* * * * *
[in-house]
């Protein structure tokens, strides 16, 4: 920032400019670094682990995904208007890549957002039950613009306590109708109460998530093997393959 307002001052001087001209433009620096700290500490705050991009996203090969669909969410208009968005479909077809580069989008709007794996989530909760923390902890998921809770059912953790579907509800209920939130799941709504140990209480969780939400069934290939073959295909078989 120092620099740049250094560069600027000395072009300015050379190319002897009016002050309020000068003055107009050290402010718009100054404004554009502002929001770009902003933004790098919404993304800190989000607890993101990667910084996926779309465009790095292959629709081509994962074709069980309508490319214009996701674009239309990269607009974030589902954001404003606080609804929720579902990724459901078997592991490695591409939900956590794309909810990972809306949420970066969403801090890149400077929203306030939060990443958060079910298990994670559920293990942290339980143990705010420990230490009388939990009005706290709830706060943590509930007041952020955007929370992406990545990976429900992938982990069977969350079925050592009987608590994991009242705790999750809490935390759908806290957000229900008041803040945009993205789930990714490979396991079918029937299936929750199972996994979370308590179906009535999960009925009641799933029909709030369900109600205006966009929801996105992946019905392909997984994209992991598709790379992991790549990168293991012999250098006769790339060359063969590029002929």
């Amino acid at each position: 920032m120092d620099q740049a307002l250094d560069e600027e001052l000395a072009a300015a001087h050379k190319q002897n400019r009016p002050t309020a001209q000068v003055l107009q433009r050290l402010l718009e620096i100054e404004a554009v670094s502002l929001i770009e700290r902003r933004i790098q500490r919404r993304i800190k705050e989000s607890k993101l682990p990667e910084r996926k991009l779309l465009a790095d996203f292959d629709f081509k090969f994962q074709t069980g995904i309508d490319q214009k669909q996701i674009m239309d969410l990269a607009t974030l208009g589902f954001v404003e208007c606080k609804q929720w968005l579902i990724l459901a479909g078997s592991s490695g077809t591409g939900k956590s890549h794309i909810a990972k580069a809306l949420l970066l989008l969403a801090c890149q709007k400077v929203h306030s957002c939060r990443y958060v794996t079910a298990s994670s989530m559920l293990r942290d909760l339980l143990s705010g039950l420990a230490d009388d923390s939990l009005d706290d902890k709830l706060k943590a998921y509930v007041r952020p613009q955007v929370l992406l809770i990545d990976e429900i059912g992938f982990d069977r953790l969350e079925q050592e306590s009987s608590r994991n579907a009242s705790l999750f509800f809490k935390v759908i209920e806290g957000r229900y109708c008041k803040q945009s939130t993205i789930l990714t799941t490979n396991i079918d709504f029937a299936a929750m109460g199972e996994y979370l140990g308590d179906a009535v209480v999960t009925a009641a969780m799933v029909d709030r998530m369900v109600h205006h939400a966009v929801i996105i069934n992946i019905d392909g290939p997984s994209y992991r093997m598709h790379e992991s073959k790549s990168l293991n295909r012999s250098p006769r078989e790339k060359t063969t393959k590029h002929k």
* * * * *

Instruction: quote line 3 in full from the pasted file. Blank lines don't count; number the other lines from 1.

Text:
């Amino acid at each position: 920032m120092d620099q740049a307002l250094d560069e600027e001052l000395a072009a300015a001087h050379k190319q002897n400019r009016p002050t309020a001209q000068v003055l107009q433009r050290l402010l718009e620096i100054e404004a554009v670094s502002l929001i770009e700290r902003r933004i790098q500490r919404r993304i800190k705050e989000s607890k993101l682990p990667e910084r996926k991009l779309l465009a790095d996203f292959d629709f081509k090969f994962q074709t069980g995904i309508d490319q214009k669909q996701i674009m239309d969410l990269a607009t974030l208009g589902f954001v404003e208007c606080k609804q929720w968005l579902i990724l459901a479909g078997s592991s490695g077809t591409g939900k956590s890549h794309i909810a990972k580069a809306l949420l970066l989008l969403a801090c890149q709007k400077v929203h306030s957002c939060r990443y958060v794996t079910a298990s994670s989530m559920l293990r942290d909760l339980l143990s705010g039950l420990a230490d009388d923390s939990l009005d706290d902890k709830l706060k943590a998921y509930v007041r952020p613009q955007v929370l992406l809770i990545d990976e429900i059912g992938f982990d069977r953790l969350e079925q050592e306590s009987s608590r994991n579907a009242s705790l999750f509800f809490k935390v759908i209920e806290g957000r229900y109708c008041k803040q945009s939130t993205i789930l990714t799941t490979n396991i079918d709504f029937a299936a929750m109460g199972e996994y979370l140990g308590d179906a009535v209480v999960t009925a009641a969780m799933v029909d709030r998530m369900v109600h205006h939400a966009v929801i996105i069934n992946i019905d392909g290939p997984s994209y992991r093997m598709h790379e992991s073959k790549s990168l293991n295909r012999s250098p006769r078989e790339k060359t063969t393959k590029h002929k």